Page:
Tuesday, September 15, 2015

Scientist of the Week


Alan Turing - Alan Turing was born on June 23, 1912, in London. In his seminal 1936 paper, he proved that there cannot exist any universal algorithmic method of determining truth in mathematics, and that mathematics will always contain undecidable propositions. That paper also introduced the "Turing Machine.” His papers on the subject are widely acknowledged as the foundation of research in artificial intelligence. During World War II, Turing was a leading participant in wartime code-breaking, particularly that of German ciphers. He worked at Bletchley Park, the GCCS wartime station, where he made five major advances in the field of cryptanalysis, including specifying the bombe, an electromechanical device used to help decipher German Enigma encrypted signals. Homosexuality was illegal in the United Kingdom in the early 1950s, so when Turing admitted to police—who he called to his house after a break-in—in January, 1952, that he had had a sexual relationship with the perpetrator, 19-year-old Arnold Murray, he was charged with gross indecency. Following his arrest, Turing was forced to choose between temporary probation on the condition that he receive hormonal treatment for libido reduction or imprisonment. He chose the former, and soon underwent chemical castration through injections of a synthetic estrogen hormone for a year, which eventually rendered him impotent. Because of his arrest, he was not allowed to continue his work in cryptography. He died on June 7, 1954, due to cyanide poisoning. It was later ruled a suicide. (http://www.biography.com/people/alan-turing-9512017)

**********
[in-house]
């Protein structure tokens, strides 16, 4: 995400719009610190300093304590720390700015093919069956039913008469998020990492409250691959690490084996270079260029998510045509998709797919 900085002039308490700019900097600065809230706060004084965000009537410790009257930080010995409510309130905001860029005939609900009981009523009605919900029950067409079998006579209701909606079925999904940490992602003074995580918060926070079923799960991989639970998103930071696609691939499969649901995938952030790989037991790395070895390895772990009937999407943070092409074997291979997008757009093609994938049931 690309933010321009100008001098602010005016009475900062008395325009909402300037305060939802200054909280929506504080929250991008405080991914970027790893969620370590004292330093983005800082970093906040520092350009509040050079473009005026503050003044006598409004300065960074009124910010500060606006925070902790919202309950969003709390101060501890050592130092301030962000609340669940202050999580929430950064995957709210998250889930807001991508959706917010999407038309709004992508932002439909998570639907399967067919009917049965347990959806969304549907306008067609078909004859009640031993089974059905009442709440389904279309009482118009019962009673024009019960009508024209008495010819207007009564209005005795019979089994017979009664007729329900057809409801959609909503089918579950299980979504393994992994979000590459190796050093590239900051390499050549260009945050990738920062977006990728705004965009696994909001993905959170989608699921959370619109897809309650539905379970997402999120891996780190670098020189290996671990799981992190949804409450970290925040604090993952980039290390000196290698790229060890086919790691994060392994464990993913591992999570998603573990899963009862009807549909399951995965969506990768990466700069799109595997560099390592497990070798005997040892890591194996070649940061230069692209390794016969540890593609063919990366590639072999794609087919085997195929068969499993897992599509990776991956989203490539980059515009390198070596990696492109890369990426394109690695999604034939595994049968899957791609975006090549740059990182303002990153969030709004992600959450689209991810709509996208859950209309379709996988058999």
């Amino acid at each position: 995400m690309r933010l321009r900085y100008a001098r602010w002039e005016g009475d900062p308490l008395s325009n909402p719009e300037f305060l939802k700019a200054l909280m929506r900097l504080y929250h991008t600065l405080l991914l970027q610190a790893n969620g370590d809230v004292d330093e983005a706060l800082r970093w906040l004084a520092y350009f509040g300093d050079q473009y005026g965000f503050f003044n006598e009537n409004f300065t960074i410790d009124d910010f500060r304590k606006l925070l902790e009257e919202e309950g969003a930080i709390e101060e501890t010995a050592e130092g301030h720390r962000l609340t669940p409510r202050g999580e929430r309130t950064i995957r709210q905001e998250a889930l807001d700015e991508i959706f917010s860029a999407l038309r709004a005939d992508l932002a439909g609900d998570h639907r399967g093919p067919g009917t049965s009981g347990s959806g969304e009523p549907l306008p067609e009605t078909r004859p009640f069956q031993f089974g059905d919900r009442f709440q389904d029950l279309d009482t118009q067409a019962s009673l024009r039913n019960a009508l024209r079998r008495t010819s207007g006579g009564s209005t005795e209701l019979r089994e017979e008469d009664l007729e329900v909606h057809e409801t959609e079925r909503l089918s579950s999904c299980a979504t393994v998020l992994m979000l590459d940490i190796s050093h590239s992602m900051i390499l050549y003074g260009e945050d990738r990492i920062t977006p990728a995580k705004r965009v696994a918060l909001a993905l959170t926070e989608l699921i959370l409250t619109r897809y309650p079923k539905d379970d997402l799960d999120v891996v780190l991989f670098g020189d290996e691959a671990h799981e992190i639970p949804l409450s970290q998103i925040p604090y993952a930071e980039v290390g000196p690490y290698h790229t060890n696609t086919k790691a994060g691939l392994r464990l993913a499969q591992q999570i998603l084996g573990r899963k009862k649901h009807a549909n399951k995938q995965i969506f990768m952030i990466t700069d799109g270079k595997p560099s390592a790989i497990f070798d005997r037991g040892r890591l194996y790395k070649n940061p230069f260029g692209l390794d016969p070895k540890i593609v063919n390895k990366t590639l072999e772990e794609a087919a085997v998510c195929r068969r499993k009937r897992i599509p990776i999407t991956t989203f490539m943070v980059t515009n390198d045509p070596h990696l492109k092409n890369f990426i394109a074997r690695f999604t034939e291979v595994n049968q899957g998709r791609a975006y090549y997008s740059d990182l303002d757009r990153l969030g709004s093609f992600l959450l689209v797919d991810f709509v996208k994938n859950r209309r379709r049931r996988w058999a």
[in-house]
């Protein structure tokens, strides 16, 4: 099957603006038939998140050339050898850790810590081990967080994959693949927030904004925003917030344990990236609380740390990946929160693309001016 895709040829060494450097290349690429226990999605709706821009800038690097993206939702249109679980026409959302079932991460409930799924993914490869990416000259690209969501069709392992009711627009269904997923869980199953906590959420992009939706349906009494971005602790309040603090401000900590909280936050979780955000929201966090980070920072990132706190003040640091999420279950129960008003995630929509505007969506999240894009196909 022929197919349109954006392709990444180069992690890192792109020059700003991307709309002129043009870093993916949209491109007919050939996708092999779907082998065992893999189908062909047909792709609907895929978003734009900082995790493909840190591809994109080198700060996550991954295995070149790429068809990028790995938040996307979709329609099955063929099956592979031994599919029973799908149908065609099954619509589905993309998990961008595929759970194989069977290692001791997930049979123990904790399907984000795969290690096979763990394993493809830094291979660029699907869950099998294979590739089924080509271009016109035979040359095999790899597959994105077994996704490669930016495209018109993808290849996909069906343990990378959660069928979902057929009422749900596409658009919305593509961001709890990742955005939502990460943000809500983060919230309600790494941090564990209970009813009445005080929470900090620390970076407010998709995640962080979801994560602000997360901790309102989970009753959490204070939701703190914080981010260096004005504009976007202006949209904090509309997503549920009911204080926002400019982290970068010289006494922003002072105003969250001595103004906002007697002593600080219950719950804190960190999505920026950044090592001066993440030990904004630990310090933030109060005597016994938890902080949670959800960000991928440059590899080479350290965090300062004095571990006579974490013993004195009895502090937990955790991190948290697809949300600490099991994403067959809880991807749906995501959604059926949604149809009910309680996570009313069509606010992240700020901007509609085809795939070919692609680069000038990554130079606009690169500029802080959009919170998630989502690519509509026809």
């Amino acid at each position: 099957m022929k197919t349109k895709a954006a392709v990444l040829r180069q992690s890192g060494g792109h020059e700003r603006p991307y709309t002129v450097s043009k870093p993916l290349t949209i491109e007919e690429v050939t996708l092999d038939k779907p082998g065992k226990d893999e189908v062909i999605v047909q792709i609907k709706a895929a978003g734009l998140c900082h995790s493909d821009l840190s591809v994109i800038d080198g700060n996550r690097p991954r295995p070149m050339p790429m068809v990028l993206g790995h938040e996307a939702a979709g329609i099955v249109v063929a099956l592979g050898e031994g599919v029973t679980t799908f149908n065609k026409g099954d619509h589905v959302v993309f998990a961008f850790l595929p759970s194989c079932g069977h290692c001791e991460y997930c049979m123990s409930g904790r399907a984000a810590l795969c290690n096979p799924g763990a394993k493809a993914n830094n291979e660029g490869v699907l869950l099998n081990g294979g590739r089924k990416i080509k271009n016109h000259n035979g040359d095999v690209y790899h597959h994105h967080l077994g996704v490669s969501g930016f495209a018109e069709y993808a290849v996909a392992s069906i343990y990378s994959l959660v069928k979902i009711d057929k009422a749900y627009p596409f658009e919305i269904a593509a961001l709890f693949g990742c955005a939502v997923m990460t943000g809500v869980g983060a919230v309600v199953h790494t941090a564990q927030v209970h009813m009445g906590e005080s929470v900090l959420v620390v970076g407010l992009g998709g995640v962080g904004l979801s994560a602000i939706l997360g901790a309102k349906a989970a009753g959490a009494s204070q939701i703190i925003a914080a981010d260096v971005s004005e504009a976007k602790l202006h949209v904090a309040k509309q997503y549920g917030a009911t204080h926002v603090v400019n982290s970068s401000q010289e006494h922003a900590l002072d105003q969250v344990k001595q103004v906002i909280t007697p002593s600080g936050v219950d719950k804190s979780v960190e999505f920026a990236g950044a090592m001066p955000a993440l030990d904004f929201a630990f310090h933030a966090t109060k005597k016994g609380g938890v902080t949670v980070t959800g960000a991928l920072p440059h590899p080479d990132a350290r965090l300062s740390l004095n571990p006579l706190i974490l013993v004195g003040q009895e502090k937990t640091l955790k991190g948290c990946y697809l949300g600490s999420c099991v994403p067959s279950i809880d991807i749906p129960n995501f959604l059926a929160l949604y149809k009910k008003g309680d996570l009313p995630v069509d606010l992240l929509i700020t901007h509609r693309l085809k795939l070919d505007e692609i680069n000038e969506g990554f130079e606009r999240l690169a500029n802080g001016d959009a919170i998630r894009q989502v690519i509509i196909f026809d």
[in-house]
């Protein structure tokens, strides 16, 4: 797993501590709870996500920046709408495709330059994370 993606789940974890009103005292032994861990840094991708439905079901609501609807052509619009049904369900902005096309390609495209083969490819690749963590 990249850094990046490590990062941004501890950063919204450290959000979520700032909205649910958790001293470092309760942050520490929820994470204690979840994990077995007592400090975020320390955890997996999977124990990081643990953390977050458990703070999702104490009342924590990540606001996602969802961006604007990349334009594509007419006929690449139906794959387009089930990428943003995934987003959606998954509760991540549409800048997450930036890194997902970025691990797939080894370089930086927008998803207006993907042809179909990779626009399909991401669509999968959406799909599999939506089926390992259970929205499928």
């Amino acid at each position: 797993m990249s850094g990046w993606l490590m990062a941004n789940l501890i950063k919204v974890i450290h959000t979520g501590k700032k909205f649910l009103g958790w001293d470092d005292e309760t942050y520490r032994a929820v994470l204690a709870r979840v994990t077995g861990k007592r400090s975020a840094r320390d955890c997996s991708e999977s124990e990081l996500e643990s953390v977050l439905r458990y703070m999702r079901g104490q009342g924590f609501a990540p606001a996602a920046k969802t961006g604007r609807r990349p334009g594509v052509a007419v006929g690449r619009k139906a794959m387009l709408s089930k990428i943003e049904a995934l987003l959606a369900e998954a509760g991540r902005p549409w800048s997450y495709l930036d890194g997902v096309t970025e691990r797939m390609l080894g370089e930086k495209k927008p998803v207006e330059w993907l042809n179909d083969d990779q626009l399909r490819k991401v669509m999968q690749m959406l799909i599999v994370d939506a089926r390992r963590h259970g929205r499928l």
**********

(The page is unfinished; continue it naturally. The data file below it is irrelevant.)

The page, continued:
--Haley Goodebiddle

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